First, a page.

Nations have called for new venues or possibilities for prosecuting the pirates, including an international tribunal or domestic courts in other countries in the region.[16] Britain is pioneering the latter solution. In December 2008, Britain signed a memorandum of understanding with Kenya formalizing the arrangement whereby captured pirates will be turned over for trial, and handed over the first group of captured pirates for prosecution.[17] The United States was the first to experiment with this arrangement, rendering a group of pirates to the Kenyan government in a carefully controlled test case in 2006. While those pirates were convicted and the trial went off without major complications, it did not turn into a regular procedure. Great Britain and other patrolling nations are also discussing the possibility of other nearby states hosting piracy prosecutions.[18]

The legality of such transfers from outside capturing states to third states is thrown into doubt by the piracy provisions of the Third United Nations Convention on the Law of the Sea (UNCLOS), a comprehensive multilateral treaty often described as the “constitution of the oceans.” The treaty codifies the long-standing customary prohibition on piracy.[19] UNCLOS article 105, codifying universal jurisdiction in cases of piracy, provides that “every State may seize a pirate ship” on the high seas, but that the prosecution should be by “the courts of the state which carried out the seizure.”[20] The drafting history reveals that this provision was intended to preclude transfers to third-party states.[21] No court or tribunal has yet ruled on the effect of UNCLOS Article 105, but it may emerge as an issue in the case of those British-captured pirates on trial in Kenya.[22]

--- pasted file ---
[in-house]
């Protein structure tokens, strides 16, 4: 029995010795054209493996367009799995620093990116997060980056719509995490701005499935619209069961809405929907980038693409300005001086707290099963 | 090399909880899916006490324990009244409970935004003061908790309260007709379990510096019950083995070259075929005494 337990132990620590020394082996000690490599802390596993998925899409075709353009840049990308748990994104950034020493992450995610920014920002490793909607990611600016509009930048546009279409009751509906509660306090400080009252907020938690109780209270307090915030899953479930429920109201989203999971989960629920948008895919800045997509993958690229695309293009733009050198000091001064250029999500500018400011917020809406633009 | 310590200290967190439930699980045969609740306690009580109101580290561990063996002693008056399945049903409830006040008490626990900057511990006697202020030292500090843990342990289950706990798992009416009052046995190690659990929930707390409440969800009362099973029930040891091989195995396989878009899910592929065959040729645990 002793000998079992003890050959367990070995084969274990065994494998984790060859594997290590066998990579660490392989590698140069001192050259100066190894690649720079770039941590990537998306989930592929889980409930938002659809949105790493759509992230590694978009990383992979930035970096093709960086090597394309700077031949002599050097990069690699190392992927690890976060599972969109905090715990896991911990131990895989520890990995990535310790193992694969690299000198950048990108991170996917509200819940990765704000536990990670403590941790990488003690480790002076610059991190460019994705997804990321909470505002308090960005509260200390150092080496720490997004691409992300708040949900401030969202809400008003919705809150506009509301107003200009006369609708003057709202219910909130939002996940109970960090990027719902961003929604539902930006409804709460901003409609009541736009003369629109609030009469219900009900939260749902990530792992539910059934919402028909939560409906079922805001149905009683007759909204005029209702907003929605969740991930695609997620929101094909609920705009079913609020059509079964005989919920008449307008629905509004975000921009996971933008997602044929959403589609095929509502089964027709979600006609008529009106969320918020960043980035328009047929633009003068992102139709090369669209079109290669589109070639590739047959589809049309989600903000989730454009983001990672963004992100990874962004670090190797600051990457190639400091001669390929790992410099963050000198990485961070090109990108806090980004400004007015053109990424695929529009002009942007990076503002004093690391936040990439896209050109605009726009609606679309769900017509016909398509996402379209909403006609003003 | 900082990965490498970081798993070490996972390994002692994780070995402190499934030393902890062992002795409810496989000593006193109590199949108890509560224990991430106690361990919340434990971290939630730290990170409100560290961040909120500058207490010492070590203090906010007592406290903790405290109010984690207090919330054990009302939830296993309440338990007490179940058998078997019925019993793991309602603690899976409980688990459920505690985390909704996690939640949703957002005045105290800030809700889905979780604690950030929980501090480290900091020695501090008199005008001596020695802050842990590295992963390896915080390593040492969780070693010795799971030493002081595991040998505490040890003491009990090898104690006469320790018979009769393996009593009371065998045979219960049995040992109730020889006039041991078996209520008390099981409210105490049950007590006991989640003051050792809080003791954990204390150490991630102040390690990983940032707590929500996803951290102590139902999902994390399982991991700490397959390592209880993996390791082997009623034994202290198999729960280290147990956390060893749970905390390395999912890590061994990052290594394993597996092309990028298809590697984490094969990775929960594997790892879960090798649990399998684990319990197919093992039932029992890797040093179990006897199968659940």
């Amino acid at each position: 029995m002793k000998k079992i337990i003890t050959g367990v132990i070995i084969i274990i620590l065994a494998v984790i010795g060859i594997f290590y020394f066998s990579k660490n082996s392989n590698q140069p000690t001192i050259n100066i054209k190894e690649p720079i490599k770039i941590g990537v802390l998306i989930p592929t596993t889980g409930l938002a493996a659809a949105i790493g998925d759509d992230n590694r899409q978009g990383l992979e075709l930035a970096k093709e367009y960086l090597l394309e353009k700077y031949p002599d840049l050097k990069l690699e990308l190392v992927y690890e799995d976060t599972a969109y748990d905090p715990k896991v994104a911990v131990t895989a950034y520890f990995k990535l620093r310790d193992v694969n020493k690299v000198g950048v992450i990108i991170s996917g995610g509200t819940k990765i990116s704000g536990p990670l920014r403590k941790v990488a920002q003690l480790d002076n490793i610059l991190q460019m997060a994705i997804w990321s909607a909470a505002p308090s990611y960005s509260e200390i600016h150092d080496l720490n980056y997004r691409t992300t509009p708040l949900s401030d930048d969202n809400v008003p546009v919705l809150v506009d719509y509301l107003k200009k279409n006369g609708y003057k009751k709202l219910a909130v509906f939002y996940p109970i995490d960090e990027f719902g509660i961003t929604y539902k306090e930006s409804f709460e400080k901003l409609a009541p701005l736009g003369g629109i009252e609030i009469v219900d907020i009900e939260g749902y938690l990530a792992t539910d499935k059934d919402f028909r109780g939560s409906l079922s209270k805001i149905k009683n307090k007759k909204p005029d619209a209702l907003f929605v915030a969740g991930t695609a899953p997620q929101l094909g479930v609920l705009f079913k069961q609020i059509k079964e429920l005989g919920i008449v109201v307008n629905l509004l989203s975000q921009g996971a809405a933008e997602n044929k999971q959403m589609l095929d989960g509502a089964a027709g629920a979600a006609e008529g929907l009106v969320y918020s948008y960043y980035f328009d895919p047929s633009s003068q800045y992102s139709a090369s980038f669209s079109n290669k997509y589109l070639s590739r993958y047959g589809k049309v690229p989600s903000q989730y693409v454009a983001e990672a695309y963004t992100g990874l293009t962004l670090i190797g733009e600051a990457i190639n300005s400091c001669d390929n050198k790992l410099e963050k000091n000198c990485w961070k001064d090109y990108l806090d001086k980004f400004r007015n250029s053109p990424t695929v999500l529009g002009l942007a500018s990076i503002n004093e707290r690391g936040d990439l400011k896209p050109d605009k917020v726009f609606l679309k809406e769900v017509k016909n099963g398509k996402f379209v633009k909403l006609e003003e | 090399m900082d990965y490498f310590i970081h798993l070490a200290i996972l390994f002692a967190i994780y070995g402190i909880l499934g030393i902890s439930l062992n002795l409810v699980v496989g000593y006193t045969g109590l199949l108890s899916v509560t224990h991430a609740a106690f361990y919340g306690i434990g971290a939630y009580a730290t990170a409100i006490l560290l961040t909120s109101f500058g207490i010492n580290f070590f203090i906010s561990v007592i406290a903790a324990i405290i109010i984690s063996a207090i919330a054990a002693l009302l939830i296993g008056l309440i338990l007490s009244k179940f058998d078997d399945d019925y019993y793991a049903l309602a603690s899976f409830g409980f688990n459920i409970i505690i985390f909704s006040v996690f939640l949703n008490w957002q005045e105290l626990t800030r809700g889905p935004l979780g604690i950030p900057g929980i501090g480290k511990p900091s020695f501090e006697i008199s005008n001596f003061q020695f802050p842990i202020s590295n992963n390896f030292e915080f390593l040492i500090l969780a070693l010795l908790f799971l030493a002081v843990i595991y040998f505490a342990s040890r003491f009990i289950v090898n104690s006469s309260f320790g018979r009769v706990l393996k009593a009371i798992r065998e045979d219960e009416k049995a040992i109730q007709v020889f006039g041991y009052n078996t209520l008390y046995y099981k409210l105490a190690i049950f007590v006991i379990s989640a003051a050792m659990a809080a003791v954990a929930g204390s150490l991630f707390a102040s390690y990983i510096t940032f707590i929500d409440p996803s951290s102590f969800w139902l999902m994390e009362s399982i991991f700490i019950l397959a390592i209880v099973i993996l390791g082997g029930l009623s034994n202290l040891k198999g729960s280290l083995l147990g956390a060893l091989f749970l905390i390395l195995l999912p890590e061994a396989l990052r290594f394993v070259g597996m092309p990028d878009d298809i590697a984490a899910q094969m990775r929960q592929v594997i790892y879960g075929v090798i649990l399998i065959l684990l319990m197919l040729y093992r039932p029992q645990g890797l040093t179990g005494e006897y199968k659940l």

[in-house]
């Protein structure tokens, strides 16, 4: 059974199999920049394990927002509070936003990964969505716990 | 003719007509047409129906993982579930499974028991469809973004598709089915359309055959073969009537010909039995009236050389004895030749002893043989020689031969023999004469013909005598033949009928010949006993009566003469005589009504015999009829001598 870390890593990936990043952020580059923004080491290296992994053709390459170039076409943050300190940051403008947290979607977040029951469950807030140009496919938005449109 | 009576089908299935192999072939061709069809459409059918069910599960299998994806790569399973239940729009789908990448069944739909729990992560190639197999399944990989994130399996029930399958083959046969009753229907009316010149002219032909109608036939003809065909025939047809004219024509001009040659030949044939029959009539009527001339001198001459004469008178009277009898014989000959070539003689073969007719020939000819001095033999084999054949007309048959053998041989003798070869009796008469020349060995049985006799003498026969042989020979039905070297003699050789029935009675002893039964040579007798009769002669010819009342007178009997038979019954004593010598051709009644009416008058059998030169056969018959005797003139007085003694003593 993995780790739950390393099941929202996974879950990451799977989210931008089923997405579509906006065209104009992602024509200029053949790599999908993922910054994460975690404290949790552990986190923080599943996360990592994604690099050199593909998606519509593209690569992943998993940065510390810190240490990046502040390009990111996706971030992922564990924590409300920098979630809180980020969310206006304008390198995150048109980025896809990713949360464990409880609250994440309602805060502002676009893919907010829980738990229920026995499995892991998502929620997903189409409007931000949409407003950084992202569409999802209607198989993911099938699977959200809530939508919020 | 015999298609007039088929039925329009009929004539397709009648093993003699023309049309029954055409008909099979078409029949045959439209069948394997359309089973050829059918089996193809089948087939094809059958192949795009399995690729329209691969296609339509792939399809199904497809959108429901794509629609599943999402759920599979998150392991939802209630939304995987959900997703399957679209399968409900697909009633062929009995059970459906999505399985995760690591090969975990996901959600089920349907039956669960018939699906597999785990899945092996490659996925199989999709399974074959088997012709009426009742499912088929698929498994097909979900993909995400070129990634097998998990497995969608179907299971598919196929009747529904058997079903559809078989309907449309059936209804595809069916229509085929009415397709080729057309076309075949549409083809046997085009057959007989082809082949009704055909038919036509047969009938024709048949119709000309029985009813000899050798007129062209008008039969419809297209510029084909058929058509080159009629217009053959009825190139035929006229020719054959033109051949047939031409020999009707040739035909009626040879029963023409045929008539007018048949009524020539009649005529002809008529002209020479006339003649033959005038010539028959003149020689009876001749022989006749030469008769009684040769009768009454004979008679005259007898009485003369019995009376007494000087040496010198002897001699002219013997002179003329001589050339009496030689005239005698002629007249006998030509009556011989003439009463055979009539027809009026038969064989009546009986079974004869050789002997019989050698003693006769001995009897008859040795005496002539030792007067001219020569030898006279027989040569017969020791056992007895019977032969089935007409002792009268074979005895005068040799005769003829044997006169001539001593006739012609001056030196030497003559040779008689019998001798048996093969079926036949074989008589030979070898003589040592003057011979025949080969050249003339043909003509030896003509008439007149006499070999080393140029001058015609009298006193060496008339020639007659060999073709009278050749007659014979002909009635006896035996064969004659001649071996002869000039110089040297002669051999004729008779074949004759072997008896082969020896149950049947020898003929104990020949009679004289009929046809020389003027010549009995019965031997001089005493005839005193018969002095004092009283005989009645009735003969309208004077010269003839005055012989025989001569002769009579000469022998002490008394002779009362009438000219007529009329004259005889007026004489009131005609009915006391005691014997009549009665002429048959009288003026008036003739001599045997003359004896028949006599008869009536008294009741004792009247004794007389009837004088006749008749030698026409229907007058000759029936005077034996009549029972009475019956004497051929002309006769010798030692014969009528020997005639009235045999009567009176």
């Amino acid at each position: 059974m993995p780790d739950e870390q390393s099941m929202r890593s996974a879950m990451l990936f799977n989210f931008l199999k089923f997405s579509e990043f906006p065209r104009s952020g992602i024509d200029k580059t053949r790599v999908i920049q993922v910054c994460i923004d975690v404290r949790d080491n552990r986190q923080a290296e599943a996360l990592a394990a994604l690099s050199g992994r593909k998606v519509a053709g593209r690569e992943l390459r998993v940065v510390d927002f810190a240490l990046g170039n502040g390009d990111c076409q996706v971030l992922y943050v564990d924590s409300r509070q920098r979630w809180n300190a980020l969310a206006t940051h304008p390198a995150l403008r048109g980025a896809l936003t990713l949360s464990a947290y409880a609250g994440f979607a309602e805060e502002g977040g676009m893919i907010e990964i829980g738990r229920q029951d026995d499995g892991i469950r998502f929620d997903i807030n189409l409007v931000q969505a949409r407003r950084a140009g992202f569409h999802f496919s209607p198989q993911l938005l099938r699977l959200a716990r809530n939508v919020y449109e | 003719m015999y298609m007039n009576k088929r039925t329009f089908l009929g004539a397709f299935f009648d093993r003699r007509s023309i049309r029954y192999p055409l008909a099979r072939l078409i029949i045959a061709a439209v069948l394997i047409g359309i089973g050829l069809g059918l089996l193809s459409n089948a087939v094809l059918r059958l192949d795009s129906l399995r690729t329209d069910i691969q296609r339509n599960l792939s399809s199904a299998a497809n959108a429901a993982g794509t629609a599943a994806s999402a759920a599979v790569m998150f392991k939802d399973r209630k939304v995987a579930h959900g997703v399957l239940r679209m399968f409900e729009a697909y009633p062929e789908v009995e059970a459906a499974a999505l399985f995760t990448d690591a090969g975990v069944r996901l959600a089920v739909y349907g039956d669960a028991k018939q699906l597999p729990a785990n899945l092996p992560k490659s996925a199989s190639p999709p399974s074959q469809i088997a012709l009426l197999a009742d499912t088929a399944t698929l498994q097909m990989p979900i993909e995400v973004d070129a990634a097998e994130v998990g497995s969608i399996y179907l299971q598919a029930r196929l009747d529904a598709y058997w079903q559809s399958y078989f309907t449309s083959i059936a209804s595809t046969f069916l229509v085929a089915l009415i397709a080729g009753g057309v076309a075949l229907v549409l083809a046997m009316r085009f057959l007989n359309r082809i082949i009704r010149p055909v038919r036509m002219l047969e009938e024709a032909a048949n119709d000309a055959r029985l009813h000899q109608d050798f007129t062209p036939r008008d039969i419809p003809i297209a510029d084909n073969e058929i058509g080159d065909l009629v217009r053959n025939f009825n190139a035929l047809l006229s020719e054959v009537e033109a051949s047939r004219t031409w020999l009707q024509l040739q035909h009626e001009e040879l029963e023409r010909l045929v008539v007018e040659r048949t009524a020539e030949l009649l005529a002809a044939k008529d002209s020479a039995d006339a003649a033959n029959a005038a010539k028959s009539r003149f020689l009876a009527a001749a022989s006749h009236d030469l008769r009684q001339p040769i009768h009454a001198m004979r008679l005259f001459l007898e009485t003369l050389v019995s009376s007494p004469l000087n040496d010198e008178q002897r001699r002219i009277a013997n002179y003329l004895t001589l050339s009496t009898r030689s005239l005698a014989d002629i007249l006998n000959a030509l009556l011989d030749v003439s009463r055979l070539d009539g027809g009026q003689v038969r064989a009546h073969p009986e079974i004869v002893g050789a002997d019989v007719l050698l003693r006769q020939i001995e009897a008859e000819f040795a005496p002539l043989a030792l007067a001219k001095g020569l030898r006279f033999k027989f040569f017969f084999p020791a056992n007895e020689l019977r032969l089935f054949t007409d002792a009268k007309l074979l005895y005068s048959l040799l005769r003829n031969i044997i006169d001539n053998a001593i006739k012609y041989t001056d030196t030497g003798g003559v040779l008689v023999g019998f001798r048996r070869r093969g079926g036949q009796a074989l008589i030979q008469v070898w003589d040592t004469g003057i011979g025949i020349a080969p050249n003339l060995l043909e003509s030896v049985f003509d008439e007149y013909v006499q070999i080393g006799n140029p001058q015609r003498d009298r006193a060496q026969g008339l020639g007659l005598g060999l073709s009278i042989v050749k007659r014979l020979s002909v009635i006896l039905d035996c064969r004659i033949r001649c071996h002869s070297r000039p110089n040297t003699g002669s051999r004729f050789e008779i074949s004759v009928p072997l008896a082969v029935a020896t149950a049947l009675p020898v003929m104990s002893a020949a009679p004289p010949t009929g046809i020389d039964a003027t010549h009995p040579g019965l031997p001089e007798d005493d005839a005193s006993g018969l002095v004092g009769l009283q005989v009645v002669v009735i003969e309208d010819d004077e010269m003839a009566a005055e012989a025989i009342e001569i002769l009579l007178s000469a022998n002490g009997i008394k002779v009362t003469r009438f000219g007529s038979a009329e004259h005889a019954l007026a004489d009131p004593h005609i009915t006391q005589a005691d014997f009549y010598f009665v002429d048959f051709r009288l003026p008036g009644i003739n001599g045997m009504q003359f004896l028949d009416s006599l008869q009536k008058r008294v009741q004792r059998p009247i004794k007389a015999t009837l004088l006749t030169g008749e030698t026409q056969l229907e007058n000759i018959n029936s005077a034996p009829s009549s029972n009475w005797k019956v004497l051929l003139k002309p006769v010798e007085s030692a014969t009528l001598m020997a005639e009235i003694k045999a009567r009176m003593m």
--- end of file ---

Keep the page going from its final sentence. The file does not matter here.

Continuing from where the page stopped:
Because international law defines piracy as an act taking place on the high seas, the increased authority conferred on outside states to take military action may not translate into a coextensive authority to prosecute. However, attacks on vessels are also punishable under the Convention for the Suppression of Unlawful Acts Against the Safety of Maritime Navigation (SUA).[23] The SUA Convention is not limited to acts on the high seas,[24] and arguably extends jurisdiction to any nation capturing the offenders.[25] However, invoking SUA would also raise many questions, as it has only been used as a basis for jurisdiction in one reported case.[26] Somalia has not ratified the treaty, which might create additional difficulties. However, the recent piracy problems have renewed international interest in using the dormant treaty.[27]

Piracy Law Enforcement Going Forward

The international cooperation that Somali piracy has spawned is unusual and impressive. Yet while nations have been willing to shoulder serious enforcement costs, they have shied away from accepting judicial burdens. It is unlikely that piracy can be stopped if pirates are not prosecuted and punished. In the absence of a comprehensive international response that includes incapacitation of pirates, shippers are increasingly likely to turn to private security companies and other do-it-yourself solutions. Because the legal remedies under discussion -- whether through the SUA or third-party courts such as in Kenya -- raise numerous novel questions of international law. The most straightforward answer -- trial in the courts of the capturing nation -- is firmly rooted in customary and conventional international law. To date, however, this approach has not been treated as a serious option.

About the Author